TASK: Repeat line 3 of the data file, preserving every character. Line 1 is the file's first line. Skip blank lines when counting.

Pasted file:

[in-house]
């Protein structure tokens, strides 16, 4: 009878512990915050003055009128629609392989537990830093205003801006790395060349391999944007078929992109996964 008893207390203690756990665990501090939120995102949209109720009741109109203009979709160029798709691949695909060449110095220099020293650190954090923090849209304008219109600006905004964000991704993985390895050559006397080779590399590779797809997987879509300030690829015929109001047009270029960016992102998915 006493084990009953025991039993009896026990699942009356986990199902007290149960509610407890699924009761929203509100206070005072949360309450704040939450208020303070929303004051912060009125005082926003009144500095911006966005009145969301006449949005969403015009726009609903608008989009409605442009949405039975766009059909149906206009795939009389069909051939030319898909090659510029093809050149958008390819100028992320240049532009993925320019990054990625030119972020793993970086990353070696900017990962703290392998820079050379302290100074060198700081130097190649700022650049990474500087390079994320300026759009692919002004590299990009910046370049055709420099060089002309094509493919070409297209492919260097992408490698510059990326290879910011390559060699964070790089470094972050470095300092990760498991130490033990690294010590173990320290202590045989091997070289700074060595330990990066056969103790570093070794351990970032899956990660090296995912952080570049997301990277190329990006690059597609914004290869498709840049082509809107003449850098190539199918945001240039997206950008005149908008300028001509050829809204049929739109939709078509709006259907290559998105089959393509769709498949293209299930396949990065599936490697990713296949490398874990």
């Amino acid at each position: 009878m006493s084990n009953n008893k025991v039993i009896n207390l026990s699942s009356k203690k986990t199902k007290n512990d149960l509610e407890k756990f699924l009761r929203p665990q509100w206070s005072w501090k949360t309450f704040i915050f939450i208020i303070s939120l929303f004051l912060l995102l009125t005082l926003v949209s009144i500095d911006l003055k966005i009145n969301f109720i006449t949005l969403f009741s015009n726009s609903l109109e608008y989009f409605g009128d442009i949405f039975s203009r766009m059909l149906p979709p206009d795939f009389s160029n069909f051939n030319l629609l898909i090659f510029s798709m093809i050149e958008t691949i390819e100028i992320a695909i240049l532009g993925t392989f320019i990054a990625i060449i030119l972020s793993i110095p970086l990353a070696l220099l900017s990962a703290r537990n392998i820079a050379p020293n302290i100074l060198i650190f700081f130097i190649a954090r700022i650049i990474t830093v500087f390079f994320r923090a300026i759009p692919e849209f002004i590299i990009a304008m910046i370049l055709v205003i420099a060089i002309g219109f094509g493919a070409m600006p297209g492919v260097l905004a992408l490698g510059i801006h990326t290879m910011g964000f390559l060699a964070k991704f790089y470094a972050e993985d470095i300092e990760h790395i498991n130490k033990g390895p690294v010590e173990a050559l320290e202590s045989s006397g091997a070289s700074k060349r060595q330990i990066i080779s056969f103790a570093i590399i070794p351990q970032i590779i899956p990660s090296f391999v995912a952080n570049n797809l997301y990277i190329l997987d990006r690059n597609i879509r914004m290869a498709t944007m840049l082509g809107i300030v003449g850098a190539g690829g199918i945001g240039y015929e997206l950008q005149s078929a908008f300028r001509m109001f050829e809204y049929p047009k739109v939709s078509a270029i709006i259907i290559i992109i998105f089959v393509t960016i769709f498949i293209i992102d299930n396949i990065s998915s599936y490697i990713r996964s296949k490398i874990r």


């Amino acid at each position: 009878m006493s084990n009953n008893k025991v039993i009896n207390l026990s699942s009356k203690k986990t199902k007290n512990d149960l509610e407890k756990f699924l009761r929203p665990q509100w206070s005072w501090k949360t309450f704040i915050f939450i208020i303070s939120l929303f004051l912060l995102l009125t005082l926003v949209s009144i500095d911006l003055k966005i009145n969301f109720i006449t949005l969403f009741s015009n726009s609903l109109e608008y989009f409605g009128d442009i949405f039975s203009r766009m059909l149906p979709p206009d795939f009389s160029n069909f051939n030319l629609l898909i090659f510029s798709m093809i050149e958008t691949i390819e100028i992320a695909i240049l532009g993925t392989f320019i990054a990625i060449i030119l972020s793993i110095p970086l990353a070696l220099l900017s990962a703290r537990n392998i820079a050379p020293n302290i100074l060198i650190f700081f130097i190649a954090r700022i650049i990474t830093v500087f390079f994320r923090a300026i759009p692919e849209f002004i590299i990009a304008m910046i370049l055709v205003i420099a060089i002309g219109f094509g493919a070409m600006p297209g492919v260097l905004a992408l490698g510059i801006h990326t290879m910011g964000f390559l060699a964070k991704f790089y470094a972050e993985d470095i300092e990760h790395i498991n130490k033990g390895p690294v010590e173990a050559l320290e202590s045989s006397g091997a070289s700074k060349r060595q330990i990066i080779s056969f103790a570093i590399i070794p351990q970032i590779i899956p990660s090296f391999v995912a952080n570049n797809l997301y990277i190329l997987d990006r690059n597609i879509r914004m290869a498709t944007m840049l082509g809107i300030v003449g850098a190539g690829g199918i945001g240039y015929e997206l950008q005149s078929a908008f300028r001509m109001f050829e809204y049929p047009k739109v939709s078509a270029i709006i259907i290559i992109i998105f089959v393509t960016i769709f498949i293209i992102d299930n396949i990065s998915s599936y490697i990713r996964s296949k490398i874990r």